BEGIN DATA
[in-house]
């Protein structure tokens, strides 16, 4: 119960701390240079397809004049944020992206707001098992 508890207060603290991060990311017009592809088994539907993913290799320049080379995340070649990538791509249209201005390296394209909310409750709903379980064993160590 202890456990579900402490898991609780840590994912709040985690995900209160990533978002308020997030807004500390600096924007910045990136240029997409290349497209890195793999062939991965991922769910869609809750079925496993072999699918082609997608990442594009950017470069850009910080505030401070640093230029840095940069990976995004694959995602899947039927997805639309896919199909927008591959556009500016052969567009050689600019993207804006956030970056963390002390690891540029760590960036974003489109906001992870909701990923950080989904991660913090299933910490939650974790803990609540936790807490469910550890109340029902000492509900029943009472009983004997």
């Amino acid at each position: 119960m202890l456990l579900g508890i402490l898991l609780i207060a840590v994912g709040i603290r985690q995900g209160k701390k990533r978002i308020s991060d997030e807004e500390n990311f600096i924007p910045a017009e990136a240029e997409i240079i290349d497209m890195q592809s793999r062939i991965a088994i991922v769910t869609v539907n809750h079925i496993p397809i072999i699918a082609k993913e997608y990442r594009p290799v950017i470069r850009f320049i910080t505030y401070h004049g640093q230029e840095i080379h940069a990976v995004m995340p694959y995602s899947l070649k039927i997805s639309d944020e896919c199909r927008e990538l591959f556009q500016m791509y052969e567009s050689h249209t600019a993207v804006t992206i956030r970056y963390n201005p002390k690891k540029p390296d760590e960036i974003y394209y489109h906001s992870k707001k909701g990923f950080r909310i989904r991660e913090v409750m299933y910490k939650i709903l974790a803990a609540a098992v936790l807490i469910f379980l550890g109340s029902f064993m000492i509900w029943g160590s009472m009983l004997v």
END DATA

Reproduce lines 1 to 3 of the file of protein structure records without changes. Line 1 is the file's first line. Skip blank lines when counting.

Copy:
[in-house]
């Protein structure tokens, strides 16, 4: 119960701390240079397809004049944020992206707001098992 508890207060603290991060990311017009592809088994539907993913290799320049080379995340070649990538791509249209201005390296394209909310409750709903379980064993160590 202890456990579900402490898991609780840590994912709040985690995900209160990533978002308020997030807004500390600096924007910045990136240029997409290349497209890195793999062939991965991922769910869609809750079925496993072999699918082609997608990442594009950017470069850009910080505030401070640093230029840095940069990976995004694959995602899947039927997805639309896919199909927008591959556009500016052969567009050689600019993207804006956030970056963390002390690891540029760590960036974003489109906001992870909701990923950080989904991660913090299933910490939650974790803990609540936790807490469910550890109340029902000492509900029943009472009983004997």
């Amino acid at each position: 119960m202890l456990l579900g508890i402490l898991l609780i207060a840590v994912g709040i603290r985690q995900g209160k701390k990533r978002i308020s991060d997030e807004e500390n990311f600096i924007p910045a017009e990136a240029e997409i240079i290349d497209m890195q592809s793999r062939i991965a088994i991922v769910t869609v539907n809750h079925i496993p397809i072999i699918a082609k993913e997608y990442r594009p290799v950017i470069r850009f320049i910080t505030y401070h004049g640093q230029e840095i080379h940069a990976v995004m995340p694959y995602s899947l070649k039927i997805s639309d944020e896919c199909r927008e990538l591959f556009q500016m791509y052969e567009s050689h249209t600019a993207v804006t992206i956030r970056y963390n201005p002390k690891k540029p390296d760590e960036i974003y394209y489109h906001s992870k707001k909701g990923f950080r909310i989904r991660e913090v409750m299933y910490k939650i709903l974790a803990a609540a098992v936790l807490i469910f379980l550890g109340s029902f064993m000492i509900w029943g160590s009472m009983l004997v």